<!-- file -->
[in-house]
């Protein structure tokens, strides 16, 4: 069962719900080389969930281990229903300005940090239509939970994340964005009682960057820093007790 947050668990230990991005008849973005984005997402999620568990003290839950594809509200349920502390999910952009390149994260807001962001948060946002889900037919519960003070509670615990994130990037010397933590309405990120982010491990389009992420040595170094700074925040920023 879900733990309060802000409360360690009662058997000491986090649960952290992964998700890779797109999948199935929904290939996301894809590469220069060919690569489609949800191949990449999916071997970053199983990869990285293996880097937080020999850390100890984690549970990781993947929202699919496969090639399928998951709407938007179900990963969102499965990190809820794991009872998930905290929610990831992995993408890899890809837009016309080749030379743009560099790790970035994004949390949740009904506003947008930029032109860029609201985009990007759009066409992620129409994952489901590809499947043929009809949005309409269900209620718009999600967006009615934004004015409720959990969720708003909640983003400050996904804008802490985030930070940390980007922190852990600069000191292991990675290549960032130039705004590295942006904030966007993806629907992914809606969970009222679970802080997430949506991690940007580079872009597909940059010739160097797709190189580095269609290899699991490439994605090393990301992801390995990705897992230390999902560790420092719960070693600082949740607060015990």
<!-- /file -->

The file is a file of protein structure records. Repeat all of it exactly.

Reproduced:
[in-house]
């Protein structure tokens, strides 16, 4: 069962719900080389969930281990229903300005940090239509939970994340964005009682960057820093007790 947050668990230990991005008849973005984005997402999620568990003290839950594809509200349920502390999910952009390149994260807001962001948060946002889900037919519960003070509670615990994130990037010397933590309405990120982010491990389009992420040595170094700074925040920023 879900733990309060802000409360360690009662058997000491986090649960952290992964998700890779797109999948199935929904290939996301894809590469220069060919690569489609949800191949990449999916071997970053199983990869990285293996880097937080020999850390100890984690549970990781993947929202699919496969090639399928998951709407938007179900990963969102499965990190809820794991009872998930905290929610990831992995993408890899890809837009016309080749030379743009560099790790970035994004949390949740009904506003947008930029032109860029609201985009990007759009066409992620129409994952489901590809499947043929009809949005309409269900209620718009999600967006009615934004004015409720959990969720708003909640983003400050996904804008802490985030930070940390980007922190852990600069000191292991990675290549960032130039705004590295942006904030966007993806629907992914809606969970009222679970802080997430949506991690940007580079872009597909940059010739160097797709190189580095269609290899699991490439994605090393990301992801390995990705897992230390999902560790420092719960070693600082949740607060015990």